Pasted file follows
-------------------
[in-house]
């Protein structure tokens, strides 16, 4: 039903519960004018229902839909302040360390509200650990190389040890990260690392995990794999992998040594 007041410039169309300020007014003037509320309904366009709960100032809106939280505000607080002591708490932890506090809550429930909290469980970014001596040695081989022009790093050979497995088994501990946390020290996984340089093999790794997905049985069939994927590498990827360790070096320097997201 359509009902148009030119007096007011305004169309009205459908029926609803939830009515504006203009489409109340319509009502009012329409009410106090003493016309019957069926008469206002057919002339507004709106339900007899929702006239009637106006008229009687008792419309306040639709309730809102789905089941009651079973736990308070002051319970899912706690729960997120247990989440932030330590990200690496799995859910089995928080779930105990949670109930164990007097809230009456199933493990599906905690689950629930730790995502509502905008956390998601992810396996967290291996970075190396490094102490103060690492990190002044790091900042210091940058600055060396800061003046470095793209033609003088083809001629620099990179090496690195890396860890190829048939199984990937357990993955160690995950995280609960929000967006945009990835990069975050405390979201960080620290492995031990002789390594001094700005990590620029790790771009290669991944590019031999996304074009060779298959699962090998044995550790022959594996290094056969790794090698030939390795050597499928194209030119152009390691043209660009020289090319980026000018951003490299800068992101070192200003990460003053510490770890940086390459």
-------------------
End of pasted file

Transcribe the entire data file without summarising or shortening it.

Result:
[in-house]
């Protein structure tokens, strides 16, 4: 039903519960004018229902839909302040360390509200650990190389040890990260690392995990794999992998040594 007041410039169309300020007014003037509320309904366009709960100032809106939280505000607080002591708490932890506090809550429930909290469980970014001596040695081989022009790093050979497995088994501990946390020290996984340089093999790794997905049985069939994927590498990827360790070096320097997201 359509009902148009030119007096007011305004169309009205459908029926609803939830009515504006203009489409109340319509009502009012329409009410106090003493016309019957069926008469206002057919002339507004709106339900007899929702006239009637106006008229009687008792419309306040639709309730809102789905089941009651079973736990308070002051319970899912706690729960997120247990989440932030330590990200690496799995859910089995928080779930105990949670109930164990007097809230009456199933493990599906905690689950629930730790995502509502905008956390998601992810396996967290291996970075190396490094102490103060690492990190002044790091900042210091940058600055060396800061003046470095793209033609003088083809001629620099990179090496690195890396860890190829048939199984990937357990993955160690995950995280609960929000967006945009990835990069975050405390979201960080620290492995031990002789390594001094700005990590620029790790771009290669991944590019031999996304074009060779298959699962090998044995550790022959594996290094056969790794090698030939390795050597499928194209030119152009390691043209660009020289090319980026000018951003490299800068992101070192200003990460003053510490770890940086390459």